JERUSALEM, MAY 24 -- Israel said today that it would defy any move by the United Nations Security Council to post observers in the occupied West Bank and Gaza Strip after an outbreak of violence set off by a mass slaying of Palestinian workers by an Israeli gunman.
A U.S. pledge this week to consider such an observer mission after Sunday's shooting, in which seven Palestinian workers from the Gaza Strip were killed, has signaled a worsening of U.S.-Israeli relations, Israeli government officials said.
Appearing on Israeli television tonight, acting Prime Minister Yitzhak Shamir said, "I don't assume the Security Council would decide" on such a step "since it would clearly know this decision would not be implemented, as many other U.N. decisions against Israel."
At a press conference earlier, Foreign Minister Moshe Arens said Israel was counting on U.S. support at a special Security Council meeting Friday in Geneva that was called to discuss the recent violence in the occupied territories. Palestine Liberation Organization Chairman Yasser Arafat is to appear at the meeting.
Arens conceded that coordination between the United States and Israel has "not been as close as it had been in the past." Relations between the Bush administration and Shamir's government have steadily deteriorated in the 10 weeks since Shamir refused to go along with a U.S. plan to set up Israeli-Palestinian talks.
Arafat is expected to propose that the Security Council dispatch U.N. observers to the West Bank and Gaza Strip as a way of protecting the 1.7 million Palestinians living under Israeli occupation there. More than 700 Palestinians have been killed by the army and by Israeli civilians during a 2 1/2-year uprising against Israeli rule in the occupied territories, including at least 23 who died in the mass slaying and subsequent wave of violent demonstrations this week.
Israeli officials noted today that proposals for an observer force frequently have been advanced in the United Nations by the PLO or Arab states, but always have been opposed by Israel and the United States. On Wednesday, however, U.S. Secretary of States James A. Baker III said the Bush administration "would be prepared to discuss the question of a U.N. observer team if that indeed comes up at the U.N. Security Council session."
In Washington today, State Department spokeswoman Margaret Tutwiler said the United States is prepared to discuss dispatching a U.N. observer team "to check on the situation" but would oppose a permanent observer force. "The United States' position on permanent observers is that we have always opposed that in the past, and there has been no change in our position," she said.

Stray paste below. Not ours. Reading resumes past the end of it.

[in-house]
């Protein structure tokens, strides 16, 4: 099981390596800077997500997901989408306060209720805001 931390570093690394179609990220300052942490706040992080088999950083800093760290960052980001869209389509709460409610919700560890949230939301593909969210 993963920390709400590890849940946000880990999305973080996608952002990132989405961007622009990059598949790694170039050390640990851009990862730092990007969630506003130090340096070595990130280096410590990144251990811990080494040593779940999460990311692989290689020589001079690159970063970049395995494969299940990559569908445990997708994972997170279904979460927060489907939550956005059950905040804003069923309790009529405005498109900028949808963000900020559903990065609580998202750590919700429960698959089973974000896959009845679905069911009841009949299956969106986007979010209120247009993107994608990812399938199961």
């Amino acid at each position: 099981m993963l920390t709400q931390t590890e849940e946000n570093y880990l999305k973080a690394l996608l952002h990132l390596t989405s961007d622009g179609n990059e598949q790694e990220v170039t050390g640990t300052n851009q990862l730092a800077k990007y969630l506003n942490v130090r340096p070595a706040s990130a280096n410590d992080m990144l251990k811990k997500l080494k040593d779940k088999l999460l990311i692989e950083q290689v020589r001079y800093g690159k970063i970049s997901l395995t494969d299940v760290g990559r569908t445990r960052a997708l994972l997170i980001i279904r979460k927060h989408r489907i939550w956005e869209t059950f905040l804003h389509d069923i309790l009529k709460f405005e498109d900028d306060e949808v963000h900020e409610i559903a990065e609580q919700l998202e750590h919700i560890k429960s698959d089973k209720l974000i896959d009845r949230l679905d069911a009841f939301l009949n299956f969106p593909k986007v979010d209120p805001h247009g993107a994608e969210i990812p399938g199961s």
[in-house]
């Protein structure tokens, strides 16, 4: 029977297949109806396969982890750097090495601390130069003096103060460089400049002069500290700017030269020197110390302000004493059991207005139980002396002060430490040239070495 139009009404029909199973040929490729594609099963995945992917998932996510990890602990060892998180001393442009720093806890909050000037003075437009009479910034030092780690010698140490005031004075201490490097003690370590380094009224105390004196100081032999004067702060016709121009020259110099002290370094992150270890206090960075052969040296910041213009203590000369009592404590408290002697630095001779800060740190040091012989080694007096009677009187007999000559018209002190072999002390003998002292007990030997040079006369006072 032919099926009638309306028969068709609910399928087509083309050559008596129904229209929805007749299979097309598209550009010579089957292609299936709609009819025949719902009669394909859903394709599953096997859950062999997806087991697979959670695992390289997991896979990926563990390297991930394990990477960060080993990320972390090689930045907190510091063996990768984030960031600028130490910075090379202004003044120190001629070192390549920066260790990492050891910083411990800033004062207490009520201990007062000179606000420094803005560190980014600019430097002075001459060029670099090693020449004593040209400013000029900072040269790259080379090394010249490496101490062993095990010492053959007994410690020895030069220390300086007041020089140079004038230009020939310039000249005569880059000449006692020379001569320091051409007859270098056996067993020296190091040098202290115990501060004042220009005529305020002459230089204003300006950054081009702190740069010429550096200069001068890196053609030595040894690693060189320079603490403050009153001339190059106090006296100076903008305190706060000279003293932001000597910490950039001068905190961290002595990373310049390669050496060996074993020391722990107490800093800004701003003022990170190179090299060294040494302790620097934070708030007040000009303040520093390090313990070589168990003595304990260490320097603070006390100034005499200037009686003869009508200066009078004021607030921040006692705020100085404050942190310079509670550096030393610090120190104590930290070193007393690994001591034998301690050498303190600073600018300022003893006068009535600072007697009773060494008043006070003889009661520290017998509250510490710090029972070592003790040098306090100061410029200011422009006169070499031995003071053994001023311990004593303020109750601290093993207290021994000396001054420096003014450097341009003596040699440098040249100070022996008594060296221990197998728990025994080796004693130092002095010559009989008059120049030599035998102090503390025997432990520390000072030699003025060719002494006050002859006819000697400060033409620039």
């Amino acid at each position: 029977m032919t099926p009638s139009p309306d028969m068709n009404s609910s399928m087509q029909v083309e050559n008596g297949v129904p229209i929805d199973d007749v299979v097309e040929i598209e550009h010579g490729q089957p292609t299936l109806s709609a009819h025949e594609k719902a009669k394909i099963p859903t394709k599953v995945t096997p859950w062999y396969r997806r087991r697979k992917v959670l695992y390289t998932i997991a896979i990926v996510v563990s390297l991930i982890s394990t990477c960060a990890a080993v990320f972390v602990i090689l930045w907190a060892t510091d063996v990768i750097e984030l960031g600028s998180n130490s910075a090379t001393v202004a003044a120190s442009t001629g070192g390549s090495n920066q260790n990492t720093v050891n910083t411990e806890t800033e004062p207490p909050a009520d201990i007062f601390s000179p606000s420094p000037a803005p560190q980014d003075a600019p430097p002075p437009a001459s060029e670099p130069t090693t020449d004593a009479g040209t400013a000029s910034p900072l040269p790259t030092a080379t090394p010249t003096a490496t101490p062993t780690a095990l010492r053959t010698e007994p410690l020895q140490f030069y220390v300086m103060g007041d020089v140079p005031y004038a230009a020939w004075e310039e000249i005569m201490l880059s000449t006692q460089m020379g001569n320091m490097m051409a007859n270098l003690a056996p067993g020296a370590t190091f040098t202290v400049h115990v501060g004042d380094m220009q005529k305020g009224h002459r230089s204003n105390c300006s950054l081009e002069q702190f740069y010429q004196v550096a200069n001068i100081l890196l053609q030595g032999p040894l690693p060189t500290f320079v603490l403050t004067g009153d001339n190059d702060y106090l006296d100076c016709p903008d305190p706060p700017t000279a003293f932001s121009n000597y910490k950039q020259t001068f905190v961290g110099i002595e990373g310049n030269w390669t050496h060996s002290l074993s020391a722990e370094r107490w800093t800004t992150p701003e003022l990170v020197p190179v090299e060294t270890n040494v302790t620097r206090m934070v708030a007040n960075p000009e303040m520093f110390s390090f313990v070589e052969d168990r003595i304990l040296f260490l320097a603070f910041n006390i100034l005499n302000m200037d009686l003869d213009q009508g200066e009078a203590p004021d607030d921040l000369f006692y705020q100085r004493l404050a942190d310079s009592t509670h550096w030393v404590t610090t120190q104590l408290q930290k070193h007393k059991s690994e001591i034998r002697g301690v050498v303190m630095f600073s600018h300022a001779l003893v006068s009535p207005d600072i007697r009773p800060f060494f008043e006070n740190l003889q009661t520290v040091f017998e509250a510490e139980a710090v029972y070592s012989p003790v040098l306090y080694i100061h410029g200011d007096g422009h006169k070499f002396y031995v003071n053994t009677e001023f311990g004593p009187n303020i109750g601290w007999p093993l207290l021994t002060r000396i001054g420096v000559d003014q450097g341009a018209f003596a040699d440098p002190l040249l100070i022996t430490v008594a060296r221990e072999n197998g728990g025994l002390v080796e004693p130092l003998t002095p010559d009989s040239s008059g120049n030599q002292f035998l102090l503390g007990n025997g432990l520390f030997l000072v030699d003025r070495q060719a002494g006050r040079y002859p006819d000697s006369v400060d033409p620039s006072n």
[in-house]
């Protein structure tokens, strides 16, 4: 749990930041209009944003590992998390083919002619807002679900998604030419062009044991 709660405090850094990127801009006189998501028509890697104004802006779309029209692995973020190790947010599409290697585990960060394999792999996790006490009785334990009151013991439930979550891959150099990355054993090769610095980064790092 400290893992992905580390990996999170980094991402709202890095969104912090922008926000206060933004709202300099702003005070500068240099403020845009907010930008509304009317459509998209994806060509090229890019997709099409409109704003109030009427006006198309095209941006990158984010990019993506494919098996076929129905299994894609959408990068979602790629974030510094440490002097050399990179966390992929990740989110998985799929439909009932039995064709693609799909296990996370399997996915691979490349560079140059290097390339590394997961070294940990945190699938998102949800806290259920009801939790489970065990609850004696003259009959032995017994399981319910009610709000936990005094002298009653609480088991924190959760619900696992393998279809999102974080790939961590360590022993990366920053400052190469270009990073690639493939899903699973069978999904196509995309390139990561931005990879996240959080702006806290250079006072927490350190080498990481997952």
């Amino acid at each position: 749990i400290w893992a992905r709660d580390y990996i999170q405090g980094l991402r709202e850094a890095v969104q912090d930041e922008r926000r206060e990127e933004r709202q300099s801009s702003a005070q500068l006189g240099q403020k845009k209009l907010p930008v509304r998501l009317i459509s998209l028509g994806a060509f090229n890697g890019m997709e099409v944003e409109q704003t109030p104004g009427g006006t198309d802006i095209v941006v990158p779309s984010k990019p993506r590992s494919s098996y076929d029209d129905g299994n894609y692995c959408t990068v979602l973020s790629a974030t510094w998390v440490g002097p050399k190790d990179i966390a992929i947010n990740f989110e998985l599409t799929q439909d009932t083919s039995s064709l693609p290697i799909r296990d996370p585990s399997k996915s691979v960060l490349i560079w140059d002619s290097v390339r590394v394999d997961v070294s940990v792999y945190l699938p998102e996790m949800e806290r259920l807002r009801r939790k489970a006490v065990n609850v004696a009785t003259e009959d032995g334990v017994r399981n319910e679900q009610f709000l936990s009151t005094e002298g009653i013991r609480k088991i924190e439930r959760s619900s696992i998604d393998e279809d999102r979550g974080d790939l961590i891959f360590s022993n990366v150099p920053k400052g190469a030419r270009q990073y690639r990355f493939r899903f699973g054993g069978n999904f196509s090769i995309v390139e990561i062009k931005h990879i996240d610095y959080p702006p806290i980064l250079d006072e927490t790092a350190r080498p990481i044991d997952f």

In response to Baker's statement, Arens said today that Israel expects the United States to veto any such resolution.
"Israel would not accept U.N. observers on territory under Israeli control," Arens said. "We feel there is no justification for the stationing of U.N. observers in areas . . . that came under Israeli control as a result of Arab aggression in 1967."
Government officials said today that in private contacts in Washington, the United States had assured Israel that it had not decided to support any plan for U.N. observers and was not sure such a proposal would be presented in Geneva by Arafat.
At the same time, officials said they believed Baker's statement was another sign of mounting tension between the Bush administration and Shamir, who has shifted Israeli policies to the right as he works to establish a new coalition with religious and nationalist parties.
"I think maybe the U.S. is trying to tickle us because they think we're misbehaving," said an aide to Shamir. "But we are not misbehaving and I hope this is not a serious statement by the secretary of state."
Labor Party leader Shimon Peres, who left the government after the collapse of the U.S. diplomatic initiative in March, said Israel's isolation going into the Geneva meeting was nearly unprecedented. "The question is not one act or another by the United States," he said on Israel radio. "The question is the deterioration in relations between us and the United States that is getting stronger."
Peres said that at a meeting of the Socialist International in Cairo this week, anti-Israeli feeling was running high even among traditionally friendly socialist parties from Scandinavia and Western Europe. Israel has been strongly criticized by European countries this week for its handling of the recent protests.
Arens bristled at comments by President Bush calling for restraint by Israeli troops and suggesting that the violence was connected to the stalemate in the peace process. The government's position is that the violence was caused by an isolated act by a "deranged" gunman and that it has been cynically exploited by the PLO and Arab states to criticize Israel.
The army today lifted curfews in the West Bank that had been maintained since Sunday to dampen the wave of demonstrations. However, refugee camps and towns in the Gaza Strip, where the protests have been particularly heavy, remained under curfew.
Army and hospital sources reported two more deaths in the demonstrations, including that of an 8-year-old boy who was reported shot in the head in the Gaza village of Bani Suheila Wednesday night.